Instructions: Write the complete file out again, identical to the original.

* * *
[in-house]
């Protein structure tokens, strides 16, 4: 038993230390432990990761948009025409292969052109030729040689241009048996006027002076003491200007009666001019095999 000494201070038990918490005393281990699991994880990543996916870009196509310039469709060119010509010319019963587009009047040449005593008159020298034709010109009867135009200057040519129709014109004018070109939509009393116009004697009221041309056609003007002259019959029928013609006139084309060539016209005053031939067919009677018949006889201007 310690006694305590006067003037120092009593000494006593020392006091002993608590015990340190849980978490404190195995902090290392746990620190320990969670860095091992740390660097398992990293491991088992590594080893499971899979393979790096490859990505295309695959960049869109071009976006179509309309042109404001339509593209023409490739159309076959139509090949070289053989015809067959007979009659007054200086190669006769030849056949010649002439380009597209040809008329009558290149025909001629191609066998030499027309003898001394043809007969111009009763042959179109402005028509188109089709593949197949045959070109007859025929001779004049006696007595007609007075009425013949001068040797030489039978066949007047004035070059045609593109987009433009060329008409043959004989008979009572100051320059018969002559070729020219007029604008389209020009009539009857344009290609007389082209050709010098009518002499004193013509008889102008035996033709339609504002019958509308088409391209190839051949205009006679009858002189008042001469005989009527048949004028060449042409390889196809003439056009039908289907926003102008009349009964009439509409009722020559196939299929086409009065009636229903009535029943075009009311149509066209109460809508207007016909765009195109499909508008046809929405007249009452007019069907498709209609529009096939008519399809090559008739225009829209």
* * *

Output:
[in-house]
């Protein structure tokens, strides 16, 4: 038993230390432990990761948009025409292969052109030729040689241009048996006027002076003491200007009666001019095999 000494201070038990918490005393281990699991994880990543996916870009196509310039469709060119010509010319019963587009009047040449005593008159020298034709010109009867135009200057040519129709014109004018070109939509009393116009004697009221041309056609003007002259019959029928013609006139084309060539016209005053031939067919009677018949006889201007 310690006694305590006067003037120092009593000494006593020392006091002993608590015990340190849980978490404190195995902090290392746990620190320990969670860095091992740390660097398992990293491991088992590594080893499971899979393979790096490859990505295309695959960049869109071009976006179509309309042109404001339509593209023409490739159309076959139509090949070289053989015809067959007979009659007054200086190669006769030849056949010649002439380009597209040809008329009558290149025909001629191609066998030499027309003898001394043809007969111009009763042959179109402005028509188109089709593949197949045959070109007859025929001779004049006696007595007609007075009425013949001068040797030489039978066949007047004035070059045609593109987009433009060329008409043959004989008979009572100051320059018969002559070729020219007029604008389209020009009539009857344009290609007389082209050709010098009518002499004193013509008889102008035996033709339609504002019958509308088409391209190839051949205009006679009858002189008042001469005989009527048949004028060449042409390889196809003439056009039908289907926003102008009349009964009439509409009722020559196939299929086409009065009636229903009535029943075009009311149509066209109460809508207007016909765009195109499909508008046809929405007249009452007019069907498709209609529009096939008519399809090559008739225009829209």